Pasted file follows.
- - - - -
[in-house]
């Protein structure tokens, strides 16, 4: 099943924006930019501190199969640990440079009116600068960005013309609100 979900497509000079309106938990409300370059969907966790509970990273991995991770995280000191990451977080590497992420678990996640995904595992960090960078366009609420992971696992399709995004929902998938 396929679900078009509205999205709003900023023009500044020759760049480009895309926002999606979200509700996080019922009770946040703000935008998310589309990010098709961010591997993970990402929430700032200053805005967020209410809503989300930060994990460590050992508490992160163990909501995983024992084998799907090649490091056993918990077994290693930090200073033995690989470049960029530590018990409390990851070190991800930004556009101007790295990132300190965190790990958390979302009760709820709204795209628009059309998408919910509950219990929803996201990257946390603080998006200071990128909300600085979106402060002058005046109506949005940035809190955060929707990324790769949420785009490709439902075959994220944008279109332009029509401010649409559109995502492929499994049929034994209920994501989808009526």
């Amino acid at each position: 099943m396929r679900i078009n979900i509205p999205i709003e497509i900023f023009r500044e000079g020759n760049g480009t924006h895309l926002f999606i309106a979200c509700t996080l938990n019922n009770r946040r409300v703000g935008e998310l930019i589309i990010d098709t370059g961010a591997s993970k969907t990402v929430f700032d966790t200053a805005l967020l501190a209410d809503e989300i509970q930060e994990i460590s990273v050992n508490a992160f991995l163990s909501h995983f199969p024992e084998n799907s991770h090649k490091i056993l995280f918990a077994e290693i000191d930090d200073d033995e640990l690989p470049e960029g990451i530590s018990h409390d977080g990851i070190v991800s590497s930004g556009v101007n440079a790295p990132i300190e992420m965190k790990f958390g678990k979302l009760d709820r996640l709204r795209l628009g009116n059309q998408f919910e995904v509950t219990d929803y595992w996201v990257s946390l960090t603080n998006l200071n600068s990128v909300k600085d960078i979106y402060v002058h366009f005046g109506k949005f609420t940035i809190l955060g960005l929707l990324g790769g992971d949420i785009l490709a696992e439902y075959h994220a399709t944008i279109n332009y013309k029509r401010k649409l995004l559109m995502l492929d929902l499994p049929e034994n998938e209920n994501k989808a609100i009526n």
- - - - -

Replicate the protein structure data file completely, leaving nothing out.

[in-house]
């Protein structure tokens, strides 16, 4: 099943924006930019501190199969640990440079009116600068960005013309609100 979900497509000079309106938990409300370059969907966790509970990273991995991770995280000191990451977080590497992420678990996640995904595992960090960078366009609420992971696992399709995004929902998938 396929679900078009509205999205709003900023023009500044020759760049480009895309926002999606979200509700996080019922009770946040703000935008998310589309990010098709961010591997993970990402929430700032200053805005967020209410809503989300930060994990460590050992508490992160163990909501995983024992084998799907090649490091056993918990077994290693930090200073033995690989470049960029530590018990409390990851070190991800930004556009101007790295990132300190965190790990958390979302009760709820709204795209628009059309998408919910509950219990929803996201990257946390603080998006200071990128909300600085979106402060002058005046109506949005940035809190955060929707990324790769949420785009490709439902075959994220944008279109332009029509401010649409559109995502492929499994049929034994209920994501989808009526």
């Amino acid at each position: 099943m396929r679900i078009n979900i509205p999205i709003e497509i900023f023009r500044e000079g020759n760049g480009t924006h895309l926002f999606i309106a979200c509700t996080l938990n019922n009770r946040r409300v703000g935008e998310l930019i589309i990010d098709t370059g961010a591997s993970k969907t990402v929430f700032d966790t200053a805005l967020l501190a209410d809503e989300i509970q930060e994990i460590s990273v050992n508490a992160f991995l163990s909501h995983f199969p024992e084998n799907s991770h090649k490091i056993l995280f918990a077994e290693i000191d930090d200073d033995e640990l690989p470049e960029g990451i530590s018990h409390d977080g990851i070190v991800s590497s930004g556009v101007n440079a790295p990132i300190e992420m965190k790990f958390g678990k979302l009760d709820r996640l709204r795209l628009g009116n059309q998408f919910e995904v509950t219990d929803y595992w996201v990257s946390l960090t603080n998006l200071n600068s990128v909300k600085d960078i979106y402060v002058h366009f005046g109506k949005f609420t940035i809190l955060g960005l929707l990324g790769g992971d949420i785009l490709a696992e439902y075959h994220a399709t944008i279109n332009y013309k029509r401010k649409l995004l559109m995502l492929d929902l499994p049929e034994n998938e209920n994501k989808a609100i009526n």